Impact of New Tariffs on Iron, Steel, and Aluminum Unclear Thus Far
October 9, 2018
The United States announced new steel and aluminum tariffs last March, under which steel imports would face a 25 percent duty and aluminum imports would be subject to a 10 percent duty. These tariffs were imposed pursuant to Trade Expansion Act of 1962 and were specifically done under Section 232 authority (“Safeguarding National Security”), which provides that action may be taken if an article is being imported into the United States in such quantities or under such circumstances as to threaten to impair the national security.
The steel products that were subject to this levy is fairly broad, and includes finished products, such as carbon and alloy sheets, pipes, strips and plates, seamless or welded tubes, and stainless steel. Also included are semi-finished products, such as solid forms of unfinished steel meant to be further fabricated into final steel products. Aluminum products subject to this tariff included unwrought (raw) materials as well as processed materials, such as bars, rods, wire, foil, tubes, pipes, fittings, castings and forgings.
Steel and aluminum tariffs potentially impact many parts of the economy where coatings are used, including durable goods manufacturing (especially motor vehicles), construction and other infrastructure, and packaging, including containers for coatings products.
One would normally expect substantial tariffs on such primary materials as iron, steel, and aluminum to affect both demand for imported products in those categories, as well as price impacts due to supply constraints as well as the impact of the tariffs themselves. Looking at the data through August, it is unclear what impact the tariffs are having thus far. Looking at the broad category of “Iron and steel products,” there has been steady price appreciation since October 2017, which preceded the imposition of Section 232 tariffs, while imports in this category appear largely unaffected by the tariffs (Figure 1) through August 2018.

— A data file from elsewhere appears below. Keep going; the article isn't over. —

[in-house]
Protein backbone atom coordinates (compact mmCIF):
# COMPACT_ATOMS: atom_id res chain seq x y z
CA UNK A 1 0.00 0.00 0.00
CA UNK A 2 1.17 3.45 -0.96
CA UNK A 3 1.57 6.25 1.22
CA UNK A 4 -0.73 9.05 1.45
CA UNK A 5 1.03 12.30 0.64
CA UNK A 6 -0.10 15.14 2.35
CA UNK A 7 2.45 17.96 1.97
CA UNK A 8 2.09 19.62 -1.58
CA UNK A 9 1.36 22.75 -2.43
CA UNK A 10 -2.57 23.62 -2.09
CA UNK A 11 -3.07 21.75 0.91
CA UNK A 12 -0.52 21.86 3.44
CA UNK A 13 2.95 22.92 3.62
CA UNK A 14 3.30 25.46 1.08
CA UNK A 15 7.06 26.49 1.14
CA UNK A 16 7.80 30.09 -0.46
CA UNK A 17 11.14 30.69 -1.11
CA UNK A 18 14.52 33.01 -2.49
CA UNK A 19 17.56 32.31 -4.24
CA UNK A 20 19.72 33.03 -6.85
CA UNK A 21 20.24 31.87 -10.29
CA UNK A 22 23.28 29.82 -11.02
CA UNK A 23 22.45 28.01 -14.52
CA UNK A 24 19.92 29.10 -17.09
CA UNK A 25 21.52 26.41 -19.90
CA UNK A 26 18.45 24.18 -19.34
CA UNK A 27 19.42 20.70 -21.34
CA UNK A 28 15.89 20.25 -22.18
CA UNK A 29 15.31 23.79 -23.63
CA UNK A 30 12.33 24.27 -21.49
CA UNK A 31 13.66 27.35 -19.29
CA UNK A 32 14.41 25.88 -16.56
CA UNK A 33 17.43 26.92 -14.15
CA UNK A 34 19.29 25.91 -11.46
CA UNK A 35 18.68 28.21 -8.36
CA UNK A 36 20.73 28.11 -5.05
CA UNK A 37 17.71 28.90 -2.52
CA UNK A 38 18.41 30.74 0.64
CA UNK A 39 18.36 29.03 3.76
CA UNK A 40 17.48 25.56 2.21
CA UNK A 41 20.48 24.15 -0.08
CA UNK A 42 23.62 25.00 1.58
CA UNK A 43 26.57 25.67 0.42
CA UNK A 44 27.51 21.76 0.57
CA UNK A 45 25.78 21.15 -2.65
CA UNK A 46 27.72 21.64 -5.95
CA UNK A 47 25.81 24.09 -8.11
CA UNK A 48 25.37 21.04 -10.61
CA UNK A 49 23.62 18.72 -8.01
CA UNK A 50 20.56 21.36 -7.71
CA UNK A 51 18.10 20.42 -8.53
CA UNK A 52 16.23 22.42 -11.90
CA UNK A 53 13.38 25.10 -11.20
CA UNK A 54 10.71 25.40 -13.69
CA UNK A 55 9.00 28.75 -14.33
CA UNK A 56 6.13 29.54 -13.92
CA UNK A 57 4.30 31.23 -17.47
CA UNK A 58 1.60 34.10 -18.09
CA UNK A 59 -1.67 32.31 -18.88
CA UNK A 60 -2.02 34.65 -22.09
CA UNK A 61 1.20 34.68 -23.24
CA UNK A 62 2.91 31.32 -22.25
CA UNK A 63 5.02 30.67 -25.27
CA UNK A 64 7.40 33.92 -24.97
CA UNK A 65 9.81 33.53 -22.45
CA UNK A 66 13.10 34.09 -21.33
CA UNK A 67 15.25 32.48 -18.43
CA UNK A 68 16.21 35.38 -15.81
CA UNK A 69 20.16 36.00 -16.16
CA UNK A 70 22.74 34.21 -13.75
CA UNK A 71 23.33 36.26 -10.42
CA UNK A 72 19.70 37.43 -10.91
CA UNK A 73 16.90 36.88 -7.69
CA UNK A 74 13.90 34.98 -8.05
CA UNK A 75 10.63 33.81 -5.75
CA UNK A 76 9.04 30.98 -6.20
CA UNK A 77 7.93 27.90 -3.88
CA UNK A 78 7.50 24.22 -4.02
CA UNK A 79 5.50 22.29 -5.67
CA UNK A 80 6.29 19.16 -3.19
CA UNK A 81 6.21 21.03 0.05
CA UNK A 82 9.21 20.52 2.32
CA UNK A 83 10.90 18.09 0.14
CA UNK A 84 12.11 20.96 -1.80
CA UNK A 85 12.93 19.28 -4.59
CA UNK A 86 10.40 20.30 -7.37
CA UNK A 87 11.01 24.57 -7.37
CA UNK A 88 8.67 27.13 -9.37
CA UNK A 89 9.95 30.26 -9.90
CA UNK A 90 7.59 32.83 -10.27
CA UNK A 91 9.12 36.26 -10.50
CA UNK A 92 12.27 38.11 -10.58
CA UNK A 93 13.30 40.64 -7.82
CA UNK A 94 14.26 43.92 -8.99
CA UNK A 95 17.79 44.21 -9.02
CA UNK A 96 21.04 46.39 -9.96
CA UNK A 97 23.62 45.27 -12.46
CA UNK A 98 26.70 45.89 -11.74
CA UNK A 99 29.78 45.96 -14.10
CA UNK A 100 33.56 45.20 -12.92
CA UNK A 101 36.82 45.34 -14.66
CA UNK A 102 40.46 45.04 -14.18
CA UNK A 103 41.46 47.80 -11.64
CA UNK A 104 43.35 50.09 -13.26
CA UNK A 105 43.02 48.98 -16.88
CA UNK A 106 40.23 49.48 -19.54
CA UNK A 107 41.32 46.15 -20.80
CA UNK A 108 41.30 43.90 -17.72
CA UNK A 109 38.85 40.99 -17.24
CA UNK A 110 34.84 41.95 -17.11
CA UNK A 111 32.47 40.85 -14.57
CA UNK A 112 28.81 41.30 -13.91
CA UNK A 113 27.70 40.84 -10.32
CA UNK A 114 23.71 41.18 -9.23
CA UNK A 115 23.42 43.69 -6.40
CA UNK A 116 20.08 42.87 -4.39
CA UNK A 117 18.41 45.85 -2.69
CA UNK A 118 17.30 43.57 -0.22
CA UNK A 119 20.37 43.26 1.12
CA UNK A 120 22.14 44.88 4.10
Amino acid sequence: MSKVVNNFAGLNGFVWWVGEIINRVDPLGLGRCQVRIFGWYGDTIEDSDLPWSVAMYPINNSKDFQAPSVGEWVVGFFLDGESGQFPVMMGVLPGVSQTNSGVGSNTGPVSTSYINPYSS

For aluminum products, the data are somewhat different. As shown in Figure 2, price pressures abated somewhat in the summer 2018 period, while demand for imports feel significantly during the period starting March 2018 (although March import figures reflected a somewhat out-of-trend peak, possibly reflecting import activity that might have been accelerated to beat the imposition of tariffs that became effective March 23, 2018).
Many manufacturing sector groups, including ACA, have raised concerns with the U.S. Trade Representative about the impact of these tariffs (and others) that are imposed on intermediate goods used as inputs into manufacturing, but the full impact of the Administration’s trade strategy will clearly be unfolding in the months ahead.
Contact ACA’s Allen Irish for more information.
 “UPDATE: Additional Duty on Imports of Steel and Aluminum Articles under Section 232, https://www.cbp.gov/trade/programs-administration/entry-summary/232-tariffs-aluminum-and-steel